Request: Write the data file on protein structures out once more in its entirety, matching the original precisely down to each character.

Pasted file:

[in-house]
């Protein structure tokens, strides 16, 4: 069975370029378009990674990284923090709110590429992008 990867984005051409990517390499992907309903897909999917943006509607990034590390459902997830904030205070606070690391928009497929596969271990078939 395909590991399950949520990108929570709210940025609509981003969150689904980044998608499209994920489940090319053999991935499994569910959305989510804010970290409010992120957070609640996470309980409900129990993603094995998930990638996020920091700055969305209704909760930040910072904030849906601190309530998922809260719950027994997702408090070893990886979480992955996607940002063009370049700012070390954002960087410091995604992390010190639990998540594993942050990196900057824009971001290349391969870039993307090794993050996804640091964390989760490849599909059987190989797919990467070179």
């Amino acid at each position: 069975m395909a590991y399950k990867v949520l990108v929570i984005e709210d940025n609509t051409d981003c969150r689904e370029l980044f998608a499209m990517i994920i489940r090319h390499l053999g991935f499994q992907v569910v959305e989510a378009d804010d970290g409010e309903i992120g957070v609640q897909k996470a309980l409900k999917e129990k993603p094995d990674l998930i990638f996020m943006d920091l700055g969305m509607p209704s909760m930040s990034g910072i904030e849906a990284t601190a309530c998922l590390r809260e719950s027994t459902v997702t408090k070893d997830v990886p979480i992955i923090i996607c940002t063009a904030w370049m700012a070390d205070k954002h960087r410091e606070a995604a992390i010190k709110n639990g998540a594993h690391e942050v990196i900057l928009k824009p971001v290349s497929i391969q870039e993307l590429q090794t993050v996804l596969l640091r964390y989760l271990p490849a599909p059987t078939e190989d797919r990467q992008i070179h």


[in-house]
């Protein structure tokens, strides 16, 4: 069975370029378009990674990284923090709110590429992008 990867984005051409990517390499992907309903897909999917943006509607990034590390459902997830904030205070606070690391928009497929596969271990078939 395909590991399950949520990108929570709210940025609509981003969150689904980044998608499209994920489940090319053999991935499994569910959305989510804010970290409010992120957070609640996470309980409900129990993603094995998930990638996020920091700055969305209704909760930040910072904030849906601190309530998922809260719950027994997702408090070893990886979480992955996607940002063009370049700012070390954002960087410091995604992390010190639990998540594993942050990196900057824009971001290349391969870039993307090794993050996804640091964390989760490849599909059987190989797919990467070179």
């Amino acid at each position: 069975m395909a590991y399950k990867v949520l990108v929570i984005e709210d940025n609509t051409d981003c969150r689904e370029l980044f998608a499209m990517i994920i489940r090319h390499l053999g991935f499994q992907v569910v959305e989510a378009d804010d970290g409010e309903i992120g957070v609640q897909k996470a309980l409900k999917e129990k993603p094995d990674l998930i990638f996020m943006d920091l700055g969305m509607p209704s909760m930040s990034g910072i904030e849906a990284t601190a309530c998922l590390r809260e719950s027994t459902v997702t408090k070893d997830v990886p979480i992955i923090i996607c940002t063009a904030w370049m700012a070390d205070k954002h960087r410091e606070a995604a992390i010190k709110n639990g998540a594993h690391e942050v990196i900057l928009k824009p971001v290349s497929i391969q870039e993307l590429q090794t993050v996804l596969l640091r964390y989760l271990p490849a599909p059987t078939e190989d797919r990467q992008i070179h």